• Have diabetes
  • Are older
  • Have an immune system disease, such as HIV/AIDS
  • Have a weakened immune system because of chemotherapy or other medicines that suppress your immune system
  • Have to stay in one position for a long time, such as if you are sick and have to stay in bed for a long time or you are paralyzed
  • Are malnourished
  • Have excessive skinfolds, which can happen if you have obesity

What are the symptoms of skin infections?

The symptoms depend on the type of infection. Some symptoms that are common to many skin infections include rashes, swelling, redness, pain, pus, and itching.

How are skin infections diagnosed?

To diagnose a skin infection, health care providers will do a physical exam and ask about your symptoms. You may have lab tests, such as a skin culture. This is a test to identify what type of infection you have, using a sample from your skin. Your provider may take the sample by swabbing or scraping your skin, or removing a small piece of skin (biopsy). Sometimes providers use other tests, such as blood tests.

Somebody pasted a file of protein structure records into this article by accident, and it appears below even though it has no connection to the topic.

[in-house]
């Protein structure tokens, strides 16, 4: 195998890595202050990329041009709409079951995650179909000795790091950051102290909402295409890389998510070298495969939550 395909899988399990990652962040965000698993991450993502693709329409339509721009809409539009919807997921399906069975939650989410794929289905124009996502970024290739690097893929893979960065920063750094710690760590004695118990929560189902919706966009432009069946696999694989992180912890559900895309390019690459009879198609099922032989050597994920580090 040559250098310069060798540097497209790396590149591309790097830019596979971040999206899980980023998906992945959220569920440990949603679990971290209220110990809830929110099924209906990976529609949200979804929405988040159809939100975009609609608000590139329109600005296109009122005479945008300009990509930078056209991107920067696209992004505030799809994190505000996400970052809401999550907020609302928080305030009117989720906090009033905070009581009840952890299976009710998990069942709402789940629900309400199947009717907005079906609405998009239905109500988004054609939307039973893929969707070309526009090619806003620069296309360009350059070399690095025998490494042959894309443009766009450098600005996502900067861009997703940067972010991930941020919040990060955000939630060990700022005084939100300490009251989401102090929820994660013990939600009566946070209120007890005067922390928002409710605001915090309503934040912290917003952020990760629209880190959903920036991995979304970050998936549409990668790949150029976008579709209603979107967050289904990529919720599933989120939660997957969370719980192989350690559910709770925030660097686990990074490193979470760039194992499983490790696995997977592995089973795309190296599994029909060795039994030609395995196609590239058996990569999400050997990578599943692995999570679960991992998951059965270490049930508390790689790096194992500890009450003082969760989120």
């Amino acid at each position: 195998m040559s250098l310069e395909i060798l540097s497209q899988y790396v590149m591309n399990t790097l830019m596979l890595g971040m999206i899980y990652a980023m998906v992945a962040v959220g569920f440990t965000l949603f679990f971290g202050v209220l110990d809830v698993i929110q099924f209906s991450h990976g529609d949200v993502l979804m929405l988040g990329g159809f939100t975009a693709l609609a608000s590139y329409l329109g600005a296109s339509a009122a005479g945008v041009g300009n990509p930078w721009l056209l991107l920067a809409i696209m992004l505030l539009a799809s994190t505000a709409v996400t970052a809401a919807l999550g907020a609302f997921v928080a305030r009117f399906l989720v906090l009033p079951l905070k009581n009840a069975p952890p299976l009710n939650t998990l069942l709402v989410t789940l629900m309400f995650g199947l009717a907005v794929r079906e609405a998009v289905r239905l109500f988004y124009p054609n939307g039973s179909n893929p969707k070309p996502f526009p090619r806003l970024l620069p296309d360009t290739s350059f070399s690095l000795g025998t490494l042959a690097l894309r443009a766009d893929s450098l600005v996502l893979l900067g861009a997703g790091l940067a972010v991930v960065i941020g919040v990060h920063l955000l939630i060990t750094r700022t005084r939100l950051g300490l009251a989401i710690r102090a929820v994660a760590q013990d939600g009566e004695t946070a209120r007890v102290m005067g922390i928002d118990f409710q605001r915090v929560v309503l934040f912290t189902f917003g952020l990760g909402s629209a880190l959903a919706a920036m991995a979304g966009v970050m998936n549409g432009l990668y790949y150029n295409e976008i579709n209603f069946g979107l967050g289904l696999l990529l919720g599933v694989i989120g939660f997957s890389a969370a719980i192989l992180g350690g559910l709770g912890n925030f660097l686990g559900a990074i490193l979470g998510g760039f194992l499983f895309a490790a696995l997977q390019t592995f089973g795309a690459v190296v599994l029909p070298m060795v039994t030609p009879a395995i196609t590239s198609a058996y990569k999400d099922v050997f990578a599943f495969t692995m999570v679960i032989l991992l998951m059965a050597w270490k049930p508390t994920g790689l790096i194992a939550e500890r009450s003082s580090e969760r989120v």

How are skin infections treated?

The treatment depends on the type of infection and how serious it is. Some infections will go away on their own. When you do need treatment, it may include a cream or lotion to put on the skin. Other possible treatments include medicines and a procedure to drain pus.


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Viral Infections

Viruses are very tiny germs. They are made of genetic material inside of a protein coating. Viruses cause familiar infectious diseases such as the common cold, flu and warts. They also cause severe illnesses such as HIV/AIDS, smallpox, and Ebola.

Viruses are like hijackers. They invade living, normal cells and use those cells to multiply and produce other viruses like themselves. This can kill, damage, or change the cells and make you sick. Different viruses attack certain cells in your body such as your liver, respiratory system, or blood.

When you get a virus, you may not always get sick from it. Your immune system may be able to fight it off.

For most viral infections, treatments can only help with symptoms while you wait for your immune system to fight off the virus. Antibiotics do not work for viral infections. There are antiviral medicines to treat some viral infections. Vaccines can help prevent you from getting many viral diseases.